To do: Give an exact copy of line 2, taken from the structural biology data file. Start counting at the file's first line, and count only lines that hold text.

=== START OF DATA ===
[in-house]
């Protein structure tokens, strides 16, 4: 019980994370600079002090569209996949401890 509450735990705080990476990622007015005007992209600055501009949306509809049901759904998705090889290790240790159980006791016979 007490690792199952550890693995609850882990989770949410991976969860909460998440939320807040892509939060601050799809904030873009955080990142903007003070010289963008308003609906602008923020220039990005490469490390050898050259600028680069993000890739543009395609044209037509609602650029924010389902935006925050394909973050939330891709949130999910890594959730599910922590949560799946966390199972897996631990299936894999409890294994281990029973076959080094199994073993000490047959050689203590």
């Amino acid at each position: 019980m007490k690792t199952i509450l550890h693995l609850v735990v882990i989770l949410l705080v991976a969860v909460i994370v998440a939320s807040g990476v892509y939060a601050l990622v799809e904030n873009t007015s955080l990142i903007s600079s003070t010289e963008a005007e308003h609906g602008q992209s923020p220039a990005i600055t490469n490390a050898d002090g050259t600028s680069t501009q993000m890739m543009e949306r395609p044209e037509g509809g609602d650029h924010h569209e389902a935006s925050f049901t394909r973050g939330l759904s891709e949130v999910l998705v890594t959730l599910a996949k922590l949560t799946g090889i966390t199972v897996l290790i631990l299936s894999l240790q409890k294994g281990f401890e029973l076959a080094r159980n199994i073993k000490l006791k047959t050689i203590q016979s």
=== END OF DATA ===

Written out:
């Protein structure tokens, strides 16, 4: 019980994370600079002090569209996949401890 509450735990705080990476990622007015005007992209600055501009949306509809049901759904998705090889290790240790159980006791016979 007490690792199952550890693995609850882990989770949410991976969860909460998440939320807040892509939060601050799809904030873009955080990142903007003070010289963008308003609906602008923020220039990005490469490390050898050259600028680069993000890739543009395609044209037509609602650029924010389902935006925050394909973050939330891709949130999910890594959730599910922590949560799946966390199972897996631990299936894999409890294994281990029973076959080094199994073993000490047959050689203590």